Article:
The will to get ahead
If Murat Kayki and his colleague Swapnali Kurale planned to meet in person, that would take time. A lot of time. More than seven hours in the air separate Nîmes in the south of France, where Kayki lives and works, from the Indian metropolis of Mumbai. They may come from different continents and different cultures, yet the two DACHSER employees have a lot in common. Both of them live and work in the city where they were born. It’s 38 years since Kayki came into the world in Nîmes as the son of Turkish immigrants. Today, he is head of DACHSER’s Nîmes and Avignon offices, and, like Kurale in Mumbai, has had quite a remarkable career.
While Kayki went from the cab of a truck to the position of branch manager, Kurale has progressed from trainee to Business Process and Organization Manager (BPO) for the entire Indian market in the course of her time with DACHSER. Born into a family of teachers, she entered the freight business 23 years ago. As a child, she had wanted to do something entirely different, namely, become a teacher just like her parents. After completing school, she studied chemistry, learning German and Russian on the side and also studying dance. A job she had with an import com pany during the break between semesters then brought her into contact with the logistics industry. In 1996, she eventually joined a freight company as a trainee in the sea freight division. The company was later acquired by DACHSER.
Always ready to listen
Today, Kurale holds an important position within the country organization in India and is also a member of the global DACHSER Expert Network Air & Sea (DENAS). As a DENAS with extensive knowledge and expertise, she is an important contact person for the entire region and also serves as the interface between Asia and the Head Office in Germany.
“The DENAS network is a very good opportunity to think outside the box,”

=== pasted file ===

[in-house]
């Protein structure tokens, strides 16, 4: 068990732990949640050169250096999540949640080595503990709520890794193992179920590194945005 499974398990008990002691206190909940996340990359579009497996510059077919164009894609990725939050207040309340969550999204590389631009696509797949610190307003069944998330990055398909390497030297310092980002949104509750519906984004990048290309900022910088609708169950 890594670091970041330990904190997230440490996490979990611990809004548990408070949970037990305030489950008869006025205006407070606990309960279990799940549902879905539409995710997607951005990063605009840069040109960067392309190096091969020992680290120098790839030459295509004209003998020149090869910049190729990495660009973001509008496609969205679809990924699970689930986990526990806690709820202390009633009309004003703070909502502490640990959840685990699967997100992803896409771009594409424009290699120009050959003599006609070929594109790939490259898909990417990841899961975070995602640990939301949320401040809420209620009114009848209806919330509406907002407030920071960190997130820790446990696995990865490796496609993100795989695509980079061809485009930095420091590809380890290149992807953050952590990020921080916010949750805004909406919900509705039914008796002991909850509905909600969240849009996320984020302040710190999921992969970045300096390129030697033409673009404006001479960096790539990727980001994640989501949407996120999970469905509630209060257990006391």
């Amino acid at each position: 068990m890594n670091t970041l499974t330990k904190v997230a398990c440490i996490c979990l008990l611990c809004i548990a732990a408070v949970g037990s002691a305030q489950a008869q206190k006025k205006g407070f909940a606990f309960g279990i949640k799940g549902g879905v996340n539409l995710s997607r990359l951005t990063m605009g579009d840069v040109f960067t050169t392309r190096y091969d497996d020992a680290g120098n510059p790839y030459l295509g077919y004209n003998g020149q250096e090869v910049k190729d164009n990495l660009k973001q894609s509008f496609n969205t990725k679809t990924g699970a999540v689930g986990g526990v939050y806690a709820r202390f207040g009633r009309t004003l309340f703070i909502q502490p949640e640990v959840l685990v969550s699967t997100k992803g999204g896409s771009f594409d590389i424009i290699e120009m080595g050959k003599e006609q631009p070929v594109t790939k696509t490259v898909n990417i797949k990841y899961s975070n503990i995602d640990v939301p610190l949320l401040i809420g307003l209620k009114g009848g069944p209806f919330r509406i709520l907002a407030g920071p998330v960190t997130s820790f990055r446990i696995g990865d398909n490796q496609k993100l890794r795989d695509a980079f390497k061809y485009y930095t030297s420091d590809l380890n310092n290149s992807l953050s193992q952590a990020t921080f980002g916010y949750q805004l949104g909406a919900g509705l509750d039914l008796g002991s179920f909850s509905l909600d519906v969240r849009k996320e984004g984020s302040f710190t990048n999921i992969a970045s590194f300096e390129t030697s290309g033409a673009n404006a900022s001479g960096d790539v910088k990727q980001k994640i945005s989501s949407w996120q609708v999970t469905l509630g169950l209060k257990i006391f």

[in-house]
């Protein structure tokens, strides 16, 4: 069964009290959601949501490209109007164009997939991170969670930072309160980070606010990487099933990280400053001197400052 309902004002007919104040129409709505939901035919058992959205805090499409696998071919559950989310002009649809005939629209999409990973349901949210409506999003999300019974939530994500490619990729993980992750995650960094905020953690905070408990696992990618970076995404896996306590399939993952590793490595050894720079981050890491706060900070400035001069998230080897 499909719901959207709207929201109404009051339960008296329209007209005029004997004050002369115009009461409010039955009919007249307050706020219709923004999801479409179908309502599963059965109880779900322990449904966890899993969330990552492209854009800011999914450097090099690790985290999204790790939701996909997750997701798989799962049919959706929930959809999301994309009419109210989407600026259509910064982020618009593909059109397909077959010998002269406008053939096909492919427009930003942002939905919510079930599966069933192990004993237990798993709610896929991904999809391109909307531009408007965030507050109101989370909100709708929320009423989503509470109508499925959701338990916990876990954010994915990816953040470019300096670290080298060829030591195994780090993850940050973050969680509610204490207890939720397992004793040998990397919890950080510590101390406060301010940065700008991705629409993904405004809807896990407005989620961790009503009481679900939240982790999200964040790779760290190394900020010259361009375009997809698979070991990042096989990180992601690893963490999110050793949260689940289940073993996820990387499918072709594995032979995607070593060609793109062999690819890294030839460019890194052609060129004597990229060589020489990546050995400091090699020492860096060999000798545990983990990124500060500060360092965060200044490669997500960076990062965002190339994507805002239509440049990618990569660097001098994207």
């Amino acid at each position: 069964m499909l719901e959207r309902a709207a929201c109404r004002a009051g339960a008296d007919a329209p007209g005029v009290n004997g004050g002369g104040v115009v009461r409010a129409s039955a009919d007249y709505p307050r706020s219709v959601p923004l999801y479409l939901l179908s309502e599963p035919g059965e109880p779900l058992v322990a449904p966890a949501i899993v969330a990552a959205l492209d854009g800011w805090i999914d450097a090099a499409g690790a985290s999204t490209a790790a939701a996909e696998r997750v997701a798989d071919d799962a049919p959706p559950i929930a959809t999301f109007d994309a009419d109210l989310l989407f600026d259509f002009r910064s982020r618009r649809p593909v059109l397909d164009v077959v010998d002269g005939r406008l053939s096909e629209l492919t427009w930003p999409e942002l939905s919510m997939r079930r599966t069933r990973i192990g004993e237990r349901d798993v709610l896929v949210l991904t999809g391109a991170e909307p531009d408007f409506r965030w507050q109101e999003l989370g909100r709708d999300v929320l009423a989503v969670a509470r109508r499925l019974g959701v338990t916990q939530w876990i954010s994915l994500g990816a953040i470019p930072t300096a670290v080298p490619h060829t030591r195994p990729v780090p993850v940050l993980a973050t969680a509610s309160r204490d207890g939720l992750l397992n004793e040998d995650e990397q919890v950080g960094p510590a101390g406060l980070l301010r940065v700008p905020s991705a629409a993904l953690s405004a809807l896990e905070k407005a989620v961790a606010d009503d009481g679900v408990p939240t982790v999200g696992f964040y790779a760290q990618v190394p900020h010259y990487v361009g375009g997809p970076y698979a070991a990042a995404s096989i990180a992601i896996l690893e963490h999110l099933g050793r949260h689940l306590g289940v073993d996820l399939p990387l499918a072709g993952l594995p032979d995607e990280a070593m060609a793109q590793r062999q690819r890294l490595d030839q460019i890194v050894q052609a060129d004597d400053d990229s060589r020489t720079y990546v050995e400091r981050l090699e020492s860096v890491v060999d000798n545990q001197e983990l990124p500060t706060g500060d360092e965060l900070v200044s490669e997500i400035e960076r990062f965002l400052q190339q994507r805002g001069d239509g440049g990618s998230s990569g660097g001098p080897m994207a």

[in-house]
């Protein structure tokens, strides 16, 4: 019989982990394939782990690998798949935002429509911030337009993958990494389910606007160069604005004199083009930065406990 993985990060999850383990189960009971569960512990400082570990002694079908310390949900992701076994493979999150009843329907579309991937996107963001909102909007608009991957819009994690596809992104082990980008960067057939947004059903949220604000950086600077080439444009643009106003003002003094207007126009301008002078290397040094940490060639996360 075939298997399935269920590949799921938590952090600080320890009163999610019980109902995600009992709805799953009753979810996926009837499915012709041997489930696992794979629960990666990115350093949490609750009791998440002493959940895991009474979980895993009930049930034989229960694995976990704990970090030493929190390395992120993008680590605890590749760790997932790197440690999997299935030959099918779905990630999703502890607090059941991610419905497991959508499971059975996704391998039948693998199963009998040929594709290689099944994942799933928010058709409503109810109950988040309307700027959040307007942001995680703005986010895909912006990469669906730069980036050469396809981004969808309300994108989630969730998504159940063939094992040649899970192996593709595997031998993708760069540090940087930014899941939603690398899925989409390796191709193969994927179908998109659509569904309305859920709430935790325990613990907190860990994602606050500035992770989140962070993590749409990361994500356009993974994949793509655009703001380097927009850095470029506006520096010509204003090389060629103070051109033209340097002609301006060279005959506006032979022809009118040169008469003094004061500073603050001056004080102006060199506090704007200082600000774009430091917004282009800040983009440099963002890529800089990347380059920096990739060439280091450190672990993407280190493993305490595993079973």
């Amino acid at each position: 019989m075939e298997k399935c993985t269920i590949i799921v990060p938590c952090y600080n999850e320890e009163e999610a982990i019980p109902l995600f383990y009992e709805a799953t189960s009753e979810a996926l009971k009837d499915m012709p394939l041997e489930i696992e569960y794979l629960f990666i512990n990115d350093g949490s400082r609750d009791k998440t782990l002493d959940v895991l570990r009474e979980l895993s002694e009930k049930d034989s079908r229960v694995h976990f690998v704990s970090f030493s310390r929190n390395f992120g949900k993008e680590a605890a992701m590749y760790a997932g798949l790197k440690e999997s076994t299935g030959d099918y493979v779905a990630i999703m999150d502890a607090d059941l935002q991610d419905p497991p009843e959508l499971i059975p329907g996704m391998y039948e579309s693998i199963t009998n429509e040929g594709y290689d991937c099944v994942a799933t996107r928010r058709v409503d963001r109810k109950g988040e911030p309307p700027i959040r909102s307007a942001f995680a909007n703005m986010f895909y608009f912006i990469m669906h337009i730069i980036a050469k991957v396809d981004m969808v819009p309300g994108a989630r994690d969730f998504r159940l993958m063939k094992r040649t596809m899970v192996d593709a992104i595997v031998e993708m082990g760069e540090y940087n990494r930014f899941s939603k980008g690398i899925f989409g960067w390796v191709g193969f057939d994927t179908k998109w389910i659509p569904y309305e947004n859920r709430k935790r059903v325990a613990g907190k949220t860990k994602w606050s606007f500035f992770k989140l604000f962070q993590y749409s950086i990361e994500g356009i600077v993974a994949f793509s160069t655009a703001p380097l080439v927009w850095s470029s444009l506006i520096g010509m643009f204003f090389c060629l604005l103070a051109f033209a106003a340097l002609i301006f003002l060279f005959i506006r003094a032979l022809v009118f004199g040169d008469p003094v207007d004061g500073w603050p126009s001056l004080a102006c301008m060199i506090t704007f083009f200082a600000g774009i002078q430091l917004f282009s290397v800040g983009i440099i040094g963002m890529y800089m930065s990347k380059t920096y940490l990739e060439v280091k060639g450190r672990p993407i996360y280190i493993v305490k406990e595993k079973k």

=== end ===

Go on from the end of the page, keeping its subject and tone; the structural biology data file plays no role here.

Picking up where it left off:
This is one of the reasons why Kurale is always in close contact with colleagues in other countries. “The DENAS network is a very good opportunity to think outside the box,” she says—though not the only one, of course. “Sharing experiences with other DACHSER branches has been part of my job since the very beginning,” Kurale continues. “At DACHSER, our colleagues are always ready to listen and to support us actively.” That is why she would go anywhere for DACHSER, even though so far she has spent the whole of her professional and private life in her hometown of Mumbai. And her plans for the future? To grow with her job at DACHSER and to take on even more responsibility. Because what she loves most about her work is the opportunity it gives her to constantly learn something new, and to network and share ideas with colleagues in similar positions.
Ambition, talent, an interest in her work, and an employer that recognizes and promotes the potential it sees have brought Kurale to where she is today. She has consistently seized the opportunities offered by DACHSER. Not long after she’d started as a trainee, she was already responsible for sea freight import, and a year later, when her boss left the company, she took over his position. “I have tried to make the most of every opportunity,” she says—actively supported by managers and colleagues who have accompanied her on her way up.